The first ten books can be seen here. The second ten are here. Nos. 21–46 are below this post.
47. Alessandro Sanna, Pinocchio: The Origin Story (2016) (9/28/16)
Brain Pickings, by "cartographer of meaning" Maria Popova. It features fabulous book reviews about (to narrow it down to one thing) the creative process, complete with long, thought-provoking quotations and beautiful illustrations. The other week she wrote about a picture book called The River by Italian Alessandro Sanna, about the Po and the people who live on it, and about the seasons of the river. In that review she mentioned a newer book of his: Pinocchio: The Origin Story. The title seized my imagination. I ordered it.
Maria's review of Pinocchio is lovely, so I'd strongly suggest you check it out. Me, I'm just going to quote from the author's foreword to the book, which presents the premise and inspiration so beautifully.
But the point of the book is Sanna's luminous watercolor-and-ink illustrations, which you get a small taste of in the book's cover. Absolutely exquisite. They tell a story of creation: a genesis myth. They also reflect in advance the story of the wooden boy who could tell no lies.
Here's Sanna's brief foreword (edited down very slightly):
I created the images for this book because I felt I had to release an uncontainable energy.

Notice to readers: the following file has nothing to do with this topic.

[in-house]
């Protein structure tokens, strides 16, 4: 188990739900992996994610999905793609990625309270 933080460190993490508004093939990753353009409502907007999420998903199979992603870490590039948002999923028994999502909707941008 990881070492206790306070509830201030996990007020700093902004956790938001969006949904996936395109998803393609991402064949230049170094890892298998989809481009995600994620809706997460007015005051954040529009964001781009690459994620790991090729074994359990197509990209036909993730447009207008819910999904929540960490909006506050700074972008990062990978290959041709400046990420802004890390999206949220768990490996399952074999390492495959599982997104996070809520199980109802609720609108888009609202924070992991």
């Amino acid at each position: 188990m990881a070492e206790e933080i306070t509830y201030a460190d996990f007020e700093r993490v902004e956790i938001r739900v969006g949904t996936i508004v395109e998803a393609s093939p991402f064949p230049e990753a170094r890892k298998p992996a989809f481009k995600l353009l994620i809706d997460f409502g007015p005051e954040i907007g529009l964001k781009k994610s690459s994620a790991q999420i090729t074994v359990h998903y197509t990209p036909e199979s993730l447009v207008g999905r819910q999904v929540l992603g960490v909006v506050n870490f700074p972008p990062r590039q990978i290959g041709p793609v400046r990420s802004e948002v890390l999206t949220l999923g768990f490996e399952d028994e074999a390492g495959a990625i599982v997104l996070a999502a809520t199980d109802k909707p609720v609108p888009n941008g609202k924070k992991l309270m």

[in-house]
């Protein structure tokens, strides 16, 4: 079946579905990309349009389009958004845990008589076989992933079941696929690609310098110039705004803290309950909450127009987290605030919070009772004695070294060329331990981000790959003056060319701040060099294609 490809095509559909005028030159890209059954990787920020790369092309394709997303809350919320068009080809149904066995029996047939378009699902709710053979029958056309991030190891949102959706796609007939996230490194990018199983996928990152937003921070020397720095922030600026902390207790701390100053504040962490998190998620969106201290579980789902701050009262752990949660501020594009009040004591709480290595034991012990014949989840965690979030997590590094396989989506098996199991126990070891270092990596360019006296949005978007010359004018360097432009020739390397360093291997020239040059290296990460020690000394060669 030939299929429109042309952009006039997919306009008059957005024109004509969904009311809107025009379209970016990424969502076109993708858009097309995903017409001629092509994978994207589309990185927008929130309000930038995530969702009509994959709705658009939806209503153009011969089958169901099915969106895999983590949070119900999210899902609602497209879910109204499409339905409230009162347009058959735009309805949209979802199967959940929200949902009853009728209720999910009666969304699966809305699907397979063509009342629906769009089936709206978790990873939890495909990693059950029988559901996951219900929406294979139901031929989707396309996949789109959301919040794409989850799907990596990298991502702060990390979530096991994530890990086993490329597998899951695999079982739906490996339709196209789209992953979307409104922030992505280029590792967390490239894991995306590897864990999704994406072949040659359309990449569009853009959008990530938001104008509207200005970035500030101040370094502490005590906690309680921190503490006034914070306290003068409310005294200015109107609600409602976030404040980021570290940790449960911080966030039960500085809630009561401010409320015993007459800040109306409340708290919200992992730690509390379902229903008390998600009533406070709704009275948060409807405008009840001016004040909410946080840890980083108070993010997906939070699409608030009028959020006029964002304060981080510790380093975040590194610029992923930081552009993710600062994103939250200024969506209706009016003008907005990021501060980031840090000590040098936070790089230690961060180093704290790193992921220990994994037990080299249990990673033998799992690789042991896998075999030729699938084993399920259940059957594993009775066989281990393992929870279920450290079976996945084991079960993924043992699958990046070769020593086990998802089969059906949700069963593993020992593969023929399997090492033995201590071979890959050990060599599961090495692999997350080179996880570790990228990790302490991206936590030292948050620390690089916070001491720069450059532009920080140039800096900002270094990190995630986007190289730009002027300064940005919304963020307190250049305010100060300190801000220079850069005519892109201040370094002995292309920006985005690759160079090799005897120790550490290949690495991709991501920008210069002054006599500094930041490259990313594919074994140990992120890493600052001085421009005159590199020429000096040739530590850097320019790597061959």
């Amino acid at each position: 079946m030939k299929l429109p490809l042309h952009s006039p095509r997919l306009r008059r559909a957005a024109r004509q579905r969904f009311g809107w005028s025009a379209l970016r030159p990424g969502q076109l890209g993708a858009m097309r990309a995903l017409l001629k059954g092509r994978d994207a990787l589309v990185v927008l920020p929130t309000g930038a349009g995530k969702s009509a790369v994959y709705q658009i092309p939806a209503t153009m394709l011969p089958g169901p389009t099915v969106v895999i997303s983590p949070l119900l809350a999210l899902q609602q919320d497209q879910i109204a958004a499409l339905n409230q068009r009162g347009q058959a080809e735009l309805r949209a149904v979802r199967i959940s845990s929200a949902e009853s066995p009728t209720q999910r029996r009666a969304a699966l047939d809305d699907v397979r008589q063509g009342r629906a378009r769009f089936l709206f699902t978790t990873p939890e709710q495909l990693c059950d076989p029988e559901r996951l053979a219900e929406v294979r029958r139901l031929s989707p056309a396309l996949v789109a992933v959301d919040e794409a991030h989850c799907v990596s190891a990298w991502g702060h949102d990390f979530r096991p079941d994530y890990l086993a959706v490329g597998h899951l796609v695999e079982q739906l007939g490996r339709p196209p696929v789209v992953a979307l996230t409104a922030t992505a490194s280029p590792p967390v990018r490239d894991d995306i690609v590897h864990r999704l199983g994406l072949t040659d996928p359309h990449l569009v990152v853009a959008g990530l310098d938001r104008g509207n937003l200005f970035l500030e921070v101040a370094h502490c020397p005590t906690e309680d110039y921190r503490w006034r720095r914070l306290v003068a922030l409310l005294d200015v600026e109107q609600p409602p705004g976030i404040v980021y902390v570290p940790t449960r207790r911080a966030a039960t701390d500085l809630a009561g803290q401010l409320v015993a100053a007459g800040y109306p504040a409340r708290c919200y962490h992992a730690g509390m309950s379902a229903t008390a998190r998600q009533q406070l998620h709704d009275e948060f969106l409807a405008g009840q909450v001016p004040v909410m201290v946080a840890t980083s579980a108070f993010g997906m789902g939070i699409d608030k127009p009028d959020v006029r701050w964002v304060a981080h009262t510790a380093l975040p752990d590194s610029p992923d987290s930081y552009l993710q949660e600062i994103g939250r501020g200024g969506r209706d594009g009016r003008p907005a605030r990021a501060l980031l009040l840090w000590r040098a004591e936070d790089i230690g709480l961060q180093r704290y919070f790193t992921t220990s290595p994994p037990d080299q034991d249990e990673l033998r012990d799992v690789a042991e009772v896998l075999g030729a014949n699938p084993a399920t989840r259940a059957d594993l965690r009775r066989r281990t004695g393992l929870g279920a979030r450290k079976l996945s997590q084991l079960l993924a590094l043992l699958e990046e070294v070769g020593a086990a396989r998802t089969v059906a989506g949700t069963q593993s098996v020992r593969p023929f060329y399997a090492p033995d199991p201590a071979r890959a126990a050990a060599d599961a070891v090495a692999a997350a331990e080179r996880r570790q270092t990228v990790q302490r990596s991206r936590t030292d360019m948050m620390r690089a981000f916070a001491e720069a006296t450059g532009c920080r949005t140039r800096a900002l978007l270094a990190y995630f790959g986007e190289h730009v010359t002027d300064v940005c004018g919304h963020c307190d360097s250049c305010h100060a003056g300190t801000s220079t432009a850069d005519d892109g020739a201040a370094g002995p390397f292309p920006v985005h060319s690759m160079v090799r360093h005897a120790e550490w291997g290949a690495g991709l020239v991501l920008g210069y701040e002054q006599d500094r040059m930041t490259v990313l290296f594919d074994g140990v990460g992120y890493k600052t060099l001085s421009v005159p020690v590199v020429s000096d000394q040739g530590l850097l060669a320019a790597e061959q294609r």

For several years, I have been visiting children at the pediatric hospital in Turin, Italy, where I encountered the eyes and hands of very fragile children. Children made of glass. The strength of these children and their parents sent me into an invisible parallel world made of waiting, sleepless nights, and hopes hanging by a thread.
There was one child in particular, Gabriele, with whom I was very close. He undertook a voyage that was unwanted but inevitable. I gazed at the sky for a while before figuring out how to channel the energy of this experience into a book. Then, one winter's day, from the window of a train, I saw a tree embracing a branch shaped like a human being. . . .
The next day I drew that tree with the branch innumerable times. A few weeks later I realized that the branch was one of those fragile children I had encountered at the hospital, and it was also the soul of Pinocchio before he became a marionette. I carefully reread Collodi's Pinocchio, and I began a journey [composed] of images that brought me to the dawn of time, when there was nothing but primordial land that had yet to write its story.
In this way, a tree grows. Maybe it's the very first one. The tree is hit by lightning and a branch cracks off; the branch becomes animate and goes to greet the world on its own little legs. In that world there are some characters who are recognizable form the original Pinocchio. The are characters yet to be born, who live in the mysterious limbo that comes before each story, before life. At a certain point, the branch puts down roots in fertile land and starts to bloom. It grows into a tree. In the fall, a farmer will come to get one of its branches, from which a marionette will be born.
The end of the book coincides with the beginning of the story that we all know.